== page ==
Nintendo Files Patent for Game Console with Detachable “Computing Device”

on December 3, 2015 3:05 PM

Nintendo’s newest patent filing may drop hints on what to expect for Nintendo NX. According to a filing on the United States Patent and Trademarks Office’s (USPTO’s) webpage, Nintendo has filed an application for a “Supplemental Computing Device for Game Consoles.”

Stick with us — we will give the legal jargon and follow up with some brief analysis. As per usual, patent filings include “claims” which are original ideas looking for protection. These claims are notoriously vague in order to get a broader width for the patent to cover. This patent includes the following:

1.) A gaming system, comprising: a game console comprising one or more processors configured to locally execute a game and provide video output of the game to a display and audio output of the game to a speaker, the game console including a physical network interface and a wireless communication interface; and a supplemental computing device configured to detachably couple to the game console via the physical communication interface, the supplemental computing device comprising: one or more processors configured to provide, over the physical communication interface, processing resources to the game console to assist the game console in locally executing the game; and memory for receiving data associated with the game from the game console and storing the data for later access by the game console wherein the game console is further configured to couple, via the wireless communication interface, to another supplemental computing device, the another supplemental computing device including one or more processors to provide processing resources to the game console and memory for providing storage resources to the game console.

Next, the patent claims the following:

2.) The gaming system as recited in claim 1, wherein: the game console comprises a first game console; the supplemental computing device includes a wireless communication interface; and the one or more processors of the supplemental computing device are configured to provide, over the wireless communication interface, processing resources to a second game console for assisting the second game console in locally executing the same or a different game on the second game console, the second game console being located remotely from the first game console.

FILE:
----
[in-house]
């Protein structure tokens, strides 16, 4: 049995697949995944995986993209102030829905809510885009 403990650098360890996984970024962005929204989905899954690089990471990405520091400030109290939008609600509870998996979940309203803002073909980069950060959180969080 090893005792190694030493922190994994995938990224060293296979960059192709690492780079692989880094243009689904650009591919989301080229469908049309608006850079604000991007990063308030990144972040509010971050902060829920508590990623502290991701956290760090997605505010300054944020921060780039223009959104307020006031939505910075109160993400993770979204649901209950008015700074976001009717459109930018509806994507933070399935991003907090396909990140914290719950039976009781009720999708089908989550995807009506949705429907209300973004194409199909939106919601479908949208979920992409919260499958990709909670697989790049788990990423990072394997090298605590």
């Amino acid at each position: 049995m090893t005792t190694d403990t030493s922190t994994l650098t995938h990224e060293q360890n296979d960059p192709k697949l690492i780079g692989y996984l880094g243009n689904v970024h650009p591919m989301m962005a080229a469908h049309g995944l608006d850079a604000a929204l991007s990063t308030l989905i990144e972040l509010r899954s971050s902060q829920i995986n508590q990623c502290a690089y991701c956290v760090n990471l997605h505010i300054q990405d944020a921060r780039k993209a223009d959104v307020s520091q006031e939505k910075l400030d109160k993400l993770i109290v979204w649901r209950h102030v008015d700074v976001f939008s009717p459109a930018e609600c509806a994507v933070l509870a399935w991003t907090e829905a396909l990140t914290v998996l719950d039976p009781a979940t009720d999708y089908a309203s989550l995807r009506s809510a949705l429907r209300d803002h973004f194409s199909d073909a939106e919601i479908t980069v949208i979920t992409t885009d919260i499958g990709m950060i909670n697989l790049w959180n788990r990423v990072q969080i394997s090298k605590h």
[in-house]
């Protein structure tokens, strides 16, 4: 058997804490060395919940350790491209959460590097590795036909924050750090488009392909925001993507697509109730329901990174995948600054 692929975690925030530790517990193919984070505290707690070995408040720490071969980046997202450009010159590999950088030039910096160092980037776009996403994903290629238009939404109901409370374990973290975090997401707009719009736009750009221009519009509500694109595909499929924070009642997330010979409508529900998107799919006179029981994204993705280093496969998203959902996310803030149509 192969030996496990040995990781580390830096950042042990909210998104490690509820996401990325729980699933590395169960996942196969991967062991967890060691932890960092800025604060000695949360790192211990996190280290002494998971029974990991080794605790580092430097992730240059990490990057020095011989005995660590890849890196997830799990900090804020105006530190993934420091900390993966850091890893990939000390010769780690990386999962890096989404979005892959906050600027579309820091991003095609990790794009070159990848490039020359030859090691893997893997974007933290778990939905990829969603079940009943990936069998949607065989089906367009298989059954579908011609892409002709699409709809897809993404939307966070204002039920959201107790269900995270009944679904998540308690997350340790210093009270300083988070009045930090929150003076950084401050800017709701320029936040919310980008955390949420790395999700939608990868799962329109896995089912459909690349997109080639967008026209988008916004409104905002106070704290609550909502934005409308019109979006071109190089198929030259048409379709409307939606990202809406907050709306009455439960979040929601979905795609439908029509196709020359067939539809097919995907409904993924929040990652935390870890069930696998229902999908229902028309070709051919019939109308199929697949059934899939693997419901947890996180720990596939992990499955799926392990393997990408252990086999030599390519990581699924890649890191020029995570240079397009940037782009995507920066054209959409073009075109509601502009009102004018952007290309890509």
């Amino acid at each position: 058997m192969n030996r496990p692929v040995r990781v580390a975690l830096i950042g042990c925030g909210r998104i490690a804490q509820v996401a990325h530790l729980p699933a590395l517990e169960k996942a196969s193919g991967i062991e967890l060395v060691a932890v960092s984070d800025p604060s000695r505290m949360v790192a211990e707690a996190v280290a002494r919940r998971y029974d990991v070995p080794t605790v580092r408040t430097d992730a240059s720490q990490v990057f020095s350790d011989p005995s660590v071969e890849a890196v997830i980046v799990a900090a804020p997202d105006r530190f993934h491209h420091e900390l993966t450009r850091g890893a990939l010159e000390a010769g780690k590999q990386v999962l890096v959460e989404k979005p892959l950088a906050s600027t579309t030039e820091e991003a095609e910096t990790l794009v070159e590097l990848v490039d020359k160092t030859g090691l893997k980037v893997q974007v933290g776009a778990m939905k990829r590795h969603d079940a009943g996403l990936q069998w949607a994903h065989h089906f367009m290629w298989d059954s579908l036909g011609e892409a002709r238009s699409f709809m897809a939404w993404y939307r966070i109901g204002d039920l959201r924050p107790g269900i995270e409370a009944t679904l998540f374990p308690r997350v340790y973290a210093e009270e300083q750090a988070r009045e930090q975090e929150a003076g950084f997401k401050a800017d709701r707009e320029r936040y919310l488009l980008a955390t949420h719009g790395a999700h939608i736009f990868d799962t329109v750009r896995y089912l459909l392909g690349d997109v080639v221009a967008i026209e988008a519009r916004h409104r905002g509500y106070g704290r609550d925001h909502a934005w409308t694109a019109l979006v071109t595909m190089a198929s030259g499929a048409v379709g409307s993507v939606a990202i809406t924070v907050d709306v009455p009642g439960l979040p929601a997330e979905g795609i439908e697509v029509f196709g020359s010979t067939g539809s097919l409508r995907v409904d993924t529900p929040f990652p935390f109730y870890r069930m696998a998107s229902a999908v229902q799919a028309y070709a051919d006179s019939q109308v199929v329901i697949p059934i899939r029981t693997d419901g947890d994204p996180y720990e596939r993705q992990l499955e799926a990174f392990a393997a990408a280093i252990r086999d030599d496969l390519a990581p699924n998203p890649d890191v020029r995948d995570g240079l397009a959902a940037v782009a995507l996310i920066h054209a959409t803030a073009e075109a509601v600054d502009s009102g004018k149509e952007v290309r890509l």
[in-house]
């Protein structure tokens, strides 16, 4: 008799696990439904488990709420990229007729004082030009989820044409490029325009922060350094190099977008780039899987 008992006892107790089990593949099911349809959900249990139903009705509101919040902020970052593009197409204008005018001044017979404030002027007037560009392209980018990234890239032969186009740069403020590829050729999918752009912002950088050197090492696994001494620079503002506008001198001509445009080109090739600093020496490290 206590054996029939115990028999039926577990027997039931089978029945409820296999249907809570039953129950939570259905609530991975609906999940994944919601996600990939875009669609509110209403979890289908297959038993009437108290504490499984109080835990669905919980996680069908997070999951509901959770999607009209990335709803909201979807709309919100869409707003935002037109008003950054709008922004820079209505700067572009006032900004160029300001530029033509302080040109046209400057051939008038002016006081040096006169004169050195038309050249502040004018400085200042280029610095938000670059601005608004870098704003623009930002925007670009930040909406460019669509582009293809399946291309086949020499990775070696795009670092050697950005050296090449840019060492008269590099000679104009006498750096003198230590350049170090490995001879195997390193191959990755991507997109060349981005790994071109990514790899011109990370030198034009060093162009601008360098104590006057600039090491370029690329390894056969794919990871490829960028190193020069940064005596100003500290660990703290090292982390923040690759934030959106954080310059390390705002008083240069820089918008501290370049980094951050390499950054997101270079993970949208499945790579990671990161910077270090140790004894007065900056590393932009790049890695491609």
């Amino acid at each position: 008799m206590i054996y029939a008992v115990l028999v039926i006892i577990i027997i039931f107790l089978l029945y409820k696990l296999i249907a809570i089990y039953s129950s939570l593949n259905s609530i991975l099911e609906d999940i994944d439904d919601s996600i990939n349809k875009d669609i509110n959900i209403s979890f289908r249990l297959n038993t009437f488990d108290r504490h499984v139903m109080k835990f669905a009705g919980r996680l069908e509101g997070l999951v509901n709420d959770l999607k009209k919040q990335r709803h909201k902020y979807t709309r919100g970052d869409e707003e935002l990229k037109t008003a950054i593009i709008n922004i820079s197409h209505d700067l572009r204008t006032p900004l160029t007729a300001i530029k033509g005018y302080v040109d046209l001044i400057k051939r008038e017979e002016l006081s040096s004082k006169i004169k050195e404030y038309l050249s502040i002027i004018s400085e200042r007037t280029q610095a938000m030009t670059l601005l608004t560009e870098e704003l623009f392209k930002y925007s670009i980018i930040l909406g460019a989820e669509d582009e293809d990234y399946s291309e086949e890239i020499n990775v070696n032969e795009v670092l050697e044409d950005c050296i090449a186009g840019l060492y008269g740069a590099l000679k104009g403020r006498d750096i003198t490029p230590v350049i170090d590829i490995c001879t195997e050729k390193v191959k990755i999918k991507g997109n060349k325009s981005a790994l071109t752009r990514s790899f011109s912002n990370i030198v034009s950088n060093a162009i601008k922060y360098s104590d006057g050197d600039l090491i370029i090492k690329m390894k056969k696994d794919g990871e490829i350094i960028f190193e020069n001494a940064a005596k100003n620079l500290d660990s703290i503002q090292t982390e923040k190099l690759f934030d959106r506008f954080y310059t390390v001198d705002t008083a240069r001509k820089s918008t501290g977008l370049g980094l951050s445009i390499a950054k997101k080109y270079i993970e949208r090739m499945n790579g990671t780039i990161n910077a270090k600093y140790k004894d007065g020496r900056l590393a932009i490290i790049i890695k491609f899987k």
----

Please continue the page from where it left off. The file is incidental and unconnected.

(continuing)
Later on, the following claim is given:

5.) The gaming system as recited in claim 1, wherein the supplemental computing device does not include a display driver, an audio driver, and a user-control interface.

Lastly, we would like to point out a bit in the 6th claim:

6.) An apparatus comprising: a housing; an interface for coupling the apparatus with a game console; one or more processors residing within the housing; and logic residing within the housing and configured to cause the one or more processors to perform acts comprising: receiving, while the apparatus is coupled to the game console via the interface and while the game console is executing a game, a first request from the game console to process first data associated with the game; processing, at least partly in response to the first request, the first data to create a result; providing the result back to the game console; receiving, while the apparatus is coupled to the game console via the interface and while the game console is executing the game, a second request from the game console to store second data associated with the game; and storing the second data at the apparatus at least partly in response to the second request.

So what does this all mean? From the looks of it, Nintendo is filing the patent for a device that will be able to attach physically and wirelessly to a game device to increase processing resources of a game or utilize cloud support. The supplemental computing device, which holds processing power and memory, could for instance be coupled physically to the game console to help run a game or a second game entirely. Additionally, the computing device could bridge games between two different consoles, local (perhaps a home console) and remote (perhaps a handheld console) and possibly stream games.

Ultimately, there is no way of knowing whether this filing refers to the upcoming Nintendo NX. However, one is safe to assume that the two may be connected. There is also the chance this could somehow refer to the Wii U and New Nintendo 3DS. Check out the patent pictures below or the source for the full information on the patent.

 /  Editor-in-Chief
Lou Contaldi is the Editor-in-Chief at DualShockers, specializing in both reviews and the business behind gaming. He began writing about tech and video games while getting his Juris Doctor at Hofstra University School of Law. He is maybe the only gaming journo based in Nashville, TN.